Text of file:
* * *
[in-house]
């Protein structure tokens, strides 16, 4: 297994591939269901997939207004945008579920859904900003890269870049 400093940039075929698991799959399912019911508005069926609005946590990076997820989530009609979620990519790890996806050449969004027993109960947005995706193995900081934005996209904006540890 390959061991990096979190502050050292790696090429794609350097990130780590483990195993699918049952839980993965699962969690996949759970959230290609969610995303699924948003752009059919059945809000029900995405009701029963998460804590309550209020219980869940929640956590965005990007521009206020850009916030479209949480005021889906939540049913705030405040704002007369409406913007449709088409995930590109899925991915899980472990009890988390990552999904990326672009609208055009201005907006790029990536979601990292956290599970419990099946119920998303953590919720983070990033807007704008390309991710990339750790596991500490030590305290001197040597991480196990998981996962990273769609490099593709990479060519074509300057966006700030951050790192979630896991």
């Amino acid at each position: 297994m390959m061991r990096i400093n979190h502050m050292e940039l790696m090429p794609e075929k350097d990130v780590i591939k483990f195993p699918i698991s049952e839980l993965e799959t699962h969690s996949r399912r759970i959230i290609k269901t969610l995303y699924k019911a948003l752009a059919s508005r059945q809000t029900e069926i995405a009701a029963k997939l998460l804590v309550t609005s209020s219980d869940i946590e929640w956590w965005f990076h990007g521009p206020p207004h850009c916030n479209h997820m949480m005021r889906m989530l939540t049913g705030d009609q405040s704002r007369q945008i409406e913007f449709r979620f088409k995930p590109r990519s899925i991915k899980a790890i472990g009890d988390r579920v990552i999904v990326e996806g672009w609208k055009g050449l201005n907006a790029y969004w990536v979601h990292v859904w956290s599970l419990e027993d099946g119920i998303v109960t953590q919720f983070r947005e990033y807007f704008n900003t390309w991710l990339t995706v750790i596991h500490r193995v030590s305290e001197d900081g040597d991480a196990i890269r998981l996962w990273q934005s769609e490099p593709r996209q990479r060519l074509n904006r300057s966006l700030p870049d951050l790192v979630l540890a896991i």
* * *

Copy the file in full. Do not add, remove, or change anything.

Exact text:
[in-house]
């Protein structure tokens, strides 16, 4: 297994591939269901997939207004945008579920859904900003890269870049 400093940039075929698991799959399912019911508005069926609005946590990076997820989530009609979620990519790890996806050449969004027993109960947005995706193995900081934005996209904006540890 390959061991990096979190502050050292790696090429794609350097990130780590483990195993699918049952839980993965699962969690996949759970959230290609969610995303699924948003752009059919059945809000029900995405009701029963998460804590309550209020219980869940929640956590965005990007521009206020850009916030479209949480005021889906939540049913705030405040704002007369409406913007449709088409995930590109899925991915899980472990009890988390990552999904990326672009609208055009201005907006790029990536979601990292956290599970419990099946119920998303953590919720983070990033807007704008390309991710990339750790596991500490030590305290001197040597991480196990998981996962990273769609490099593709990479060519074509300057966006700030951050790192979630896991």
């Amino acid at each position: 297994m390959m061991r990096i400093n979190h502050m050292e940039l790696m090429p794609e075929k350097d990130v780590i591939k483990f195993p699918i698991s049952e839980l993965e799959t699962h969690s996949r399912r759970i959230i290609k269901t969610l995303y699924k019911a948003l752009a059919s508005r059945q809000t029900e069926i995405a009701a029963k997939l998460l804590v309550t609005s209020s219980d869940i946590e929640w956590w965005f990076h990007g521009p206020p207004h850009c916030n479209h997820m949480m005021r889906m989530l939540t049913g705030d009609q405040s704002r007369q945008i409406e913007f449709r979620f088409k995930p590109r990519s899925i991915k899980a790890i472990g009890d988390r579920v990552i999904v990326e996806g672009w609208k055009g050449l201005n907006a790029y969004w990536v979601h990292v859904w956290s599970l419990e027993d099946g119920i998303v109960t953590q919720f983070r947005e990033y807007f704008n900003t390309w991710l990339t995706v750790i596991h500490r193995v030590s305290e001197d900081g040597d991480a196990i890269r998981l996962w990273q934005s769609e490099p593709r996209q990479r060519l074509n904006r300057s966006l700030p870049d951050l790192v979630l540890a896991i």